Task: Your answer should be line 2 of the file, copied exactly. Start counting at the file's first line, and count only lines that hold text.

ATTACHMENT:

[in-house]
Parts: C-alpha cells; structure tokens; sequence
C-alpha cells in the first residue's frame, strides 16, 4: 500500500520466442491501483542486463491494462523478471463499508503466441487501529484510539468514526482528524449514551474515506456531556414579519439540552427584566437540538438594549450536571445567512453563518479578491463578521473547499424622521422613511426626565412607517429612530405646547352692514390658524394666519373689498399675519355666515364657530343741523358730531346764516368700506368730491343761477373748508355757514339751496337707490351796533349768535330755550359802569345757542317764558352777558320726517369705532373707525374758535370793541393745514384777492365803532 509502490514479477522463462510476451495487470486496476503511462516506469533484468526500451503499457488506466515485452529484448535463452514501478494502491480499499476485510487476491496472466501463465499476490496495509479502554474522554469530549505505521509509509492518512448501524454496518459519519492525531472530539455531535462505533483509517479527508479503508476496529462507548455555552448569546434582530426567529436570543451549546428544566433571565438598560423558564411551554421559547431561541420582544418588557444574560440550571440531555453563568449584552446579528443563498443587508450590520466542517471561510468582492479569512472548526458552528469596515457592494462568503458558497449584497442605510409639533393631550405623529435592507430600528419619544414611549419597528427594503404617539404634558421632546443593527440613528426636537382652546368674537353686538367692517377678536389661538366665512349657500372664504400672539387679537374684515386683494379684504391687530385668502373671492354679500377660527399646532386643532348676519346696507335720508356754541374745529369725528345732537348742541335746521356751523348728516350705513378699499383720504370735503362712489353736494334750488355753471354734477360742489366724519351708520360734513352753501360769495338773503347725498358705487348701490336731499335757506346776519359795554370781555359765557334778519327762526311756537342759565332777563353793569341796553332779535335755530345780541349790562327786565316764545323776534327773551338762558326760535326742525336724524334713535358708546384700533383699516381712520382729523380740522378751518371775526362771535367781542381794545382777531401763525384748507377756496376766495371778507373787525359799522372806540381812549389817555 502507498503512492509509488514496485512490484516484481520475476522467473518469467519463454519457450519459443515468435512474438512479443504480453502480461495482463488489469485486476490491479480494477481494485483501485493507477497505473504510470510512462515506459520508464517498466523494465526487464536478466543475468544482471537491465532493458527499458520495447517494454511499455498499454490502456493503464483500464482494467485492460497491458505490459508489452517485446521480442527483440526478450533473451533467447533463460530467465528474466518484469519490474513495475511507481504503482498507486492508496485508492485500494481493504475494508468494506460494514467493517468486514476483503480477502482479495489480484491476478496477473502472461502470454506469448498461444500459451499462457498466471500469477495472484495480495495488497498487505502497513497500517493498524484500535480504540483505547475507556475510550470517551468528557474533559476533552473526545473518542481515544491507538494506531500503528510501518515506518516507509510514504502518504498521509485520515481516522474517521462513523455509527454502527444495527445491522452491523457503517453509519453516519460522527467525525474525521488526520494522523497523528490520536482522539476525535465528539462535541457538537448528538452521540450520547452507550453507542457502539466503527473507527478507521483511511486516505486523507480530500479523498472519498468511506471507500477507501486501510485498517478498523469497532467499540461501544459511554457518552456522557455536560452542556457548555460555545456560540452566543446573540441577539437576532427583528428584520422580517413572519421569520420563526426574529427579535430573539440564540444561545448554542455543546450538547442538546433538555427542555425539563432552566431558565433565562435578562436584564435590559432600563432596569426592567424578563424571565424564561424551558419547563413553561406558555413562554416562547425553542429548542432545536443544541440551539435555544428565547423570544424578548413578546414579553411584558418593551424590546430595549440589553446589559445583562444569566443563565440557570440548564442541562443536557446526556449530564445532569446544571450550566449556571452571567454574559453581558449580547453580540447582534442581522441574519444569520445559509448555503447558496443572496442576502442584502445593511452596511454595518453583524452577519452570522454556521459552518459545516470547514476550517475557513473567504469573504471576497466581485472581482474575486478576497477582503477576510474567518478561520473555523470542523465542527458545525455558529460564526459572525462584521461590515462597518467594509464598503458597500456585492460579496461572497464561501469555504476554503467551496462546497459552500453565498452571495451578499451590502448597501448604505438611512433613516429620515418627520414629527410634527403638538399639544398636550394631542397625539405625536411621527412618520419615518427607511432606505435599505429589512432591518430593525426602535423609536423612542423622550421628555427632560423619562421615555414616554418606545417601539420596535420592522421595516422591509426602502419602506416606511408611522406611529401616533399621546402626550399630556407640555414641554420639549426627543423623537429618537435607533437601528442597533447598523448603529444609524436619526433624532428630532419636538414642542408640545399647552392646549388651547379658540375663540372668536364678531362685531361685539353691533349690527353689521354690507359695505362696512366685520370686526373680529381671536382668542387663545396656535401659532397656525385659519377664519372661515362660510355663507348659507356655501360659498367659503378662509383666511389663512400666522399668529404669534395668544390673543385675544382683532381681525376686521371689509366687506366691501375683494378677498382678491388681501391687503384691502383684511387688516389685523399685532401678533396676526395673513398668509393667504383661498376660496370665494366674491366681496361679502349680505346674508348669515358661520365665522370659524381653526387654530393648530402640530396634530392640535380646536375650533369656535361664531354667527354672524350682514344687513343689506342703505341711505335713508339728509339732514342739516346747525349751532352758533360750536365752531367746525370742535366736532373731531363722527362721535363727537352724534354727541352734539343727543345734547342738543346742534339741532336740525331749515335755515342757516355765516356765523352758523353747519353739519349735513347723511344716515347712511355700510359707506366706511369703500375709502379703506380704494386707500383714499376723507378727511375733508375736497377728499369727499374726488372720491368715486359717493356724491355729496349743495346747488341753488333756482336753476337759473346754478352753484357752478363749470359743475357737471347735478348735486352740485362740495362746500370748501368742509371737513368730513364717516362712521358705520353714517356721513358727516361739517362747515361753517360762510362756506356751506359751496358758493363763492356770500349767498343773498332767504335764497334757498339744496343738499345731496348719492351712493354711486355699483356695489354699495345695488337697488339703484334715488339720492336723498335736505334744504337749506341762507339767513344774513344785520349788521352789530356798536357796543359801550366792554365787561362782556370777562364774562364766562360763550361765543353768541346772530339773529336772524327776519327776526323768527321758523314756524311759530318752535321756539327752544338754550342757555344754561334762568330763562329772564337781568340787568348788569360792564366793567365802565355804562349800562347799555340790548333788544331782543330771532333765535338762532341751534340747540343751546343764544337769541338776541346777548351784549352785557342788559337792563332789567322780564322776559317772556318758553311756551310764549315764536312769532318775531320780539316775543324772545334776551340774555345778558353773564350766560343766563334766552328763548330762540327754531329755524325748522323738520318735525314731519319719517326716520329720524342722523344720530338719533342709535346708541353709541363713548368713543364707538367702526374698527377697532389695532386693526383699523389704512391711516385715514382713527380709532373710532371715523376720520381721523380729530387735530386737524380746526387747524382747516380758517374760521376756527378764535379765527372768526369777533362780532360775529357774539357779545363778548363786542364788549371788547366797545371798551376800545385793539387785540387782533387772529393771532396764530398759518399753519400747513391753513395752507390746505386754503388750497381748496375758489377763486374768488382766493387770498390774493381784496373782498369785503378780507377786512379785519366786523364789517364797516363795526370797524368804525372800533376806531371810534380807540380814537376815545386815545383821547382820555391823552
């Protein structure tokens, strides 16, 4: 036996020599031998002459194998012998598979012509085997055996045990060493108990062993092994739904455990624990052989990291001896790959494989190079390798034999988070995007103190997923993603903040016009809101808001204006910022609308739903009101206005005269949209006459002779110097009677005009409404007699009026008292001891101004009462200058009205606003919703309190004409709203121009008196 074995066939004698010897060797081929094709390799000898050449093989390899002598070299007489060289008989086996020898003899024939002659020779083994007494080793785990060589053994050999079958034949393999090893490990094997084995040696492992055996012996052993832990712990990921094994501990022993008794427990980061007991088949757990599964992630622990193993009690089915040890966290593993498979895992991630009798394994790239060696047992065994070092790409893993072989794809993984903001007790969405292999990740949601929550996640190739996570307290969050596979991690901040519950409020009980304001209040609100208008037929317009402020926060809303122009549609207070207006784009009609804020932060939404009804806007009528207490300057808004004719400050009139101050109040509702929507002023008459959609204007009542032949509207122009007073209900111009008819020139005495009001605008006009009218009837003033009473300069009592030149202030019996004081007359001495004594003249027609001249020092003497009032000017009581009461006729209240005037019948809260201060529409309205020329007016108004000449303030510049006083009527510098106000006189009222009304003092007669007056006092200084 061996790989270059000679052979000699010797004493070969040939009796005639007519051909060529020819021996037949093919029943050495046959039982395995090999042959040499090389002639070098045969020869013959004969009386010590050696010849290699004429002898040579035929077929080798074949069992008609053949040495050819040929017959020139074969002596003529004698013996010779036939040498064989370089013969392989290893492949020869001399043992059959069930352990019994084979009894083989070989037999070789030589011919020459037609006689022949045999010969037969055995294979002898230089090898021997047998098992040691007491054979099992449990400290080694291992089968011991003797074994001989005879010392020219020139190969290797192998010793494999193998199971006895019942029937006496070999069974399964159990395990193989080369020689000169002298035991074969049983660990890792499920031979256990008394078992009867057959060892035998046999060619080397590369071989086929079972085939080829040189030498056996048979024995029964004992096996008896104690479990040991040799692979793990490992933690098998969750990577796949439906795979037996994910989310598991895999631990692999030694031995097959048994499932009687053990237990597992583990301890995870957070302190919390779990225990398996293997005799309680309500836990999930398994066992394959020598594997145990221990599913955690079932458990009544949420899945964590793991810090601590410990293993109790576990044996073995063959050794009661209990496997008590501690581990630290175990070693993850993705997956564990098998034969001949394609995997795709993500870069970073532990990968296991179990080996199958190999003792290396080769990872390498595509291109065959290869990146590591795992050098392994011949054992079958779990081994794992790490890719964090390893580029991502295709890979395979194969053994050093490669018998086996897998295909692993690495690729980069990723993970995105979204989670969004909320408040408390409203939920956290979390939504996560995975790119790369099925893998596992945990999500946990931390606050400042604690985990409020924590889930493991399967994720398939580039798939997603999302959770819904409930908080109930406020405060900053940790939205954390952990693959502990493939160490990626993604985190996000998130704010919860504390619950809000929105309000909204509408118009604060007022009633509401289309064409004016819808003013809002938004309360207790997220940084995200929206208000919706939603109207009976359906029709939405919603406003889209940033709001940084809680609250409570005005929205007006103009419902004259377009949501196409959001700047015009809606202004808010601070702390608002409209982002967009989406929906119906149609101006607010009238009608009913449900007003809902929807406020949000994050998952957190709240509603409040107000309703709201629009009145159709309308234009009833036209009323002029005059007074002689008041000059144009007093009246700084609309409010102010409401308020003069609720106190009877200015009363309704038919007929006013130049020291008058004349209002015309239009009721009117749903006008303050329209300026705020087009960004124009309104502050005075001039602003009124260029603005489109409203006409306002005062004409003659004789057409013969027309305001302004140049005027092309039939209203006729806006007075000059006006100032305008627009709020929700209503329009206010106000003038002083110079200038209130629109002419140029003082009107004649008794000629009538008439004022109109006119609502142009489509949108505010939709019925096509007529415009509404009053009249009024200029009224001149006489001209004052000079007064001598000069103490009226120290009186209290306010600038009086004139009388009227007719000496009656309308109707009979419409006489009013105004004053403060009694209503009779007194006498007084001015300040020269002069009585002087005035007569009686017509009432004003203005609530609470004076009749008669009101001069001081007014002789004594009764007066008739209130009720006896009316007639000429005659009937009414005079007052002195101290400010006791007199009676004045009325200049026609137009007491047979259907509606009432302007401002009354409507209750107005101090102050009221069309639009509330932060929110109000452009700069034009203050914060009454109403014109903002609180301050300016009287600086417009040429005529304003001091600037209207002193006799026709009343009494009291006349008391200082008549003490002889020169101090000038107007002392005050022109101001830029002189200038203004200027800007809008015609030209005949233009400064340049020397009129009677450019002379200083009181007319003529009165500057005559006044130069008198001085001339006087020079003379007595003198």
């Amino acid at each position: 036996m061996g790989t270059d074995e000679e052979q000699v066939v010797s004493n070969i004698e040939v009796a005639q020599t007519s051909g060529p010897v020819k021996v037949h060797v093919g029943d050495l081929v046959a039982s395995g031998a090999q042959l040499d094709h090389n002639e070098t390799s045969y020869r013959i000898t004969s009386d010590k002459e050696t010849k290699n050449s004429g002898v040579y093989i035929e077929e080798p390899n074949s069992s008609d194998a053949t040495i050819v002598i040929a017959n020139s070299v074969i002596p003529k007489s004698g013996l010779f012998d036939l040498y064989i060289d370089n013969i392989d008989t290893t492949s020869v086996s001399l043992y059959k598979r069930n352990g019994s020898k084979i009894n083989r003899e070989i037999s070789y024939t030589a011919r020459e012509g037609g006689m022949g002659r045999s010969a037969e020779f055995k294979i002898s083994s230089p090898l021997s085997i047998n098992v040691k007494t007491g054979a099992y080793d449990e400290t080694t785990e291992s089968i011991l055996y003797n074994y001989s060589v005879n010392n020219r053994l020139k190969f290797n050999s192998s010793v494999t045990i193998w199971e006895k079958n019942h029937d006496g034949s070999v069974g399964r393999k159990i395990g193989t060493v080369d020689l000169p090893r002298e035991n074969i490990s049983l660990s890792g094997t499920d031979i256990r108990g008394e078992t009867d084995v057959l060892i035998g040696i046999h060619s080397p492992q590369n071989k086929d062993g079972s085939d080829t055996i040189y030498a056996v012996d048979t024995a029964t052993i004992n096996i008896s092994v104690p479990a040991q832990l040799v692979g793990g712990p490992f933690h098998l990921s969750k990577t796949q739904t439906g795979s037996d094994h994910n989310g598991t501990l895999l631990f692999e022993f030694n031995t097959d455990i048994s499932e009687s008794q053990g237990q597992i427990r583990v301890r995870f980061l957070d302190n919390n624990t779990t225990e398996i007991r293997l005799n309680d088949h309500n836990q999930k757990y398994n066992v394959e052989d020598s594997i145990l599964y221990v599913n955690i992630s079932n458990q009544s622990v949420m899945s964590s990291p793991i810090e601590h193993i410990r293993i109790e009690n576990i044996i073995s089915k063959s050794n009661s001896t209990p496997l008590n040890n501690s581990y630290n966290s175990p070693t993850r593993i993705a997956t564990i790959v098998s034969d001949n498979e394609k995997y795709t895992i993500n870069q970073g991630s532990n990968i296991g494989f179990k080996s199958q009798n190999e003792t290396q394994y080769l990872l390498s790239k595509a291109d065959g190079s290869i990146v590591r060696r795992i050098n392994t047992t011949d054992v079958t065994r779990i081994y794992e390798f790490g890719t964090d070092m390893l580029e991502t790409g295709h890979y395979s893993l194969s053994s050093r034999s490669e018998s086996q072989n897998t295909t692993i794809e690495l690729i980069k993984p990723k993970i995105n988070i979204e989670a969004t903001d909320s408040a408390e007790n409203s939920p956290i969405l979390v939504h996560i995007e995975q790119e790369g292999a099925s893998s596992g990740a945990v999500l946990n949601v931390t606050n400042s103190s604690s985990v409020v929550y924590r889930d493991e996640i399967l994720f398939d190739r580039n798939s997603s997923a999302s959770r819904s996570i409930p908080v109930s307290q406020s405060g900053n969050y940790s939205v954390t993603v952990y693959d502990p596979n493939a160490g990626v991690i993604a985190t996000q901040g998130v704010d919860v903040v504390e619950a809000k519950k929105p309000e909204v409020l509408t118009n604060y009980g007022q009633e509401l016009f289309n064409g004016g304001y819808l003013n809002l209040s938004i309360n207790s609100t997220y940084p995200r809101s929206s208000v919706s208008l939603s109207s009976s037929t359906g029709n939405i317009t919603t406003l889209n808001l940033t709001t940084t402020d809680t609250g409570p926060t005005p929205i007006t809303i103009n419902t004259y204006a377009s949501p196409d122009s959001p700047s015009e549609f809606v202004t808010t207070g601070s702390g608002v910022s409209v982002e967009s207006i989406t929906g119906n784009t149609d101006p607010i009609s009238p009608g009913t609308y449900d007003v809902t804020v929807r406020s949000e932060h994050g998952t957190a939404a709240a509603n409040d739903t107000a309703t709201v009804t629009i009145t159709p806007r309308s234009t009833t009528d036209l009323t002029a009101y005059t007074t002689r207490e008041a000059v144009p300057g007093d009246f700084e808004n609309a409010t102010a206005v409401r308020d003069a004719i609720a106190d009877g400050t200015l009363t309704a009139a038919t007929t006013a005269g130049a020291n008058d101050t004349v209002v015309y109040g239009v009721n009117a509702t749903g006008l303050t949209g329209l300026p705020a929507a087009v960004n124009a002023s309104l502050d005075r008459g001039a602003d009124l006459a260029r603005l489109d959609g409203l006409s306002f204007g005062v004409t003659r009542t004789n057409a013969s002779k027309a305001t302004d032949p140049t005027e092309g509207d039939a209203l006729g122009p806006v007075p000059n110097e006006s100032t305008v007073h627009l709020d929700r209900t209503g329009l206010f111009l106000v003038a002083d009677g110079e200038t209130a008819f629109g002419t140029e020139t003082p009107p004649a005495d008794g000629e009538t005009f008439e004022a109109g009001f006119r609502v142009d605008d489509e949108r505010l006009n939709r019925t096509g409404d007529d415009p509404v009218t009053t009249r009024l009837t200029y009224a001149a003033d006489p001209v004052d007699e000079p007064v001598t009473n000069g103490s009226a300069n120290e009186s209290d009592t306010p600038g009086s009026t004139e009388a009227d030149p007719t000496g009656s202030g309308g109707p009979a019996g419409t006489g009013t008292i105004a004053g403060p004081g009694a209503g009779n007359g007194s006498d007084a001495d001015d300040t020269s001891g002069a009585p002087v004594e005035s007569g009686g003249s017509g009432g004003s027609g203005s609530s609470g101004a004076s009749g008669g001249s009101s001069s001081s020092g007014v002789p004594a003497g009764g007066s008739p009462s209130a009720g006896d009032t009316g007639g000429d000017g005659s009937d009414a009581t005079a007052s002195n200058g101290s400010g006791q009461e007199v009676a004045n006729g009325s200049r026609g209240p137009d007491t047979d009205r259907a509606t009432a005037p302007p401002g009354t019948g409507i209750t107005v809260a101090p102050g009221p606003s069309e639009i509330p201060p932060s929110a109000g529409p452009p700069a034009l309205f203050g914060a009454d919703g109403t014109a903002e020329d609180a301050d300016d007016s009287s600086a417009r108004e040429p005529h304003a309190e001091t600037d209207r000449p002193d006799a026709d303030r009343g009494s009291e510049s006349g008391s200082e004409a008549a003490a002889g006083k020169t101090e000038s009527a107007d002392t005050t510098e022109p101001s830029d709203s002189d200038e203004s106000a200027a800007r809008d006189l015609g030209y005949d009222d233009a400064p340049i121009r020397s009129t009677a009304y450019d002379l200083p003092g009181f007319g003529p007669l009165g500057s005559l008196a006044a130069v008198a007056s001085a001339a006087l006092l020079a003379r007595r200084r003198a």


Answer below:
Parts: C-alpha cells; structure tokens; sequence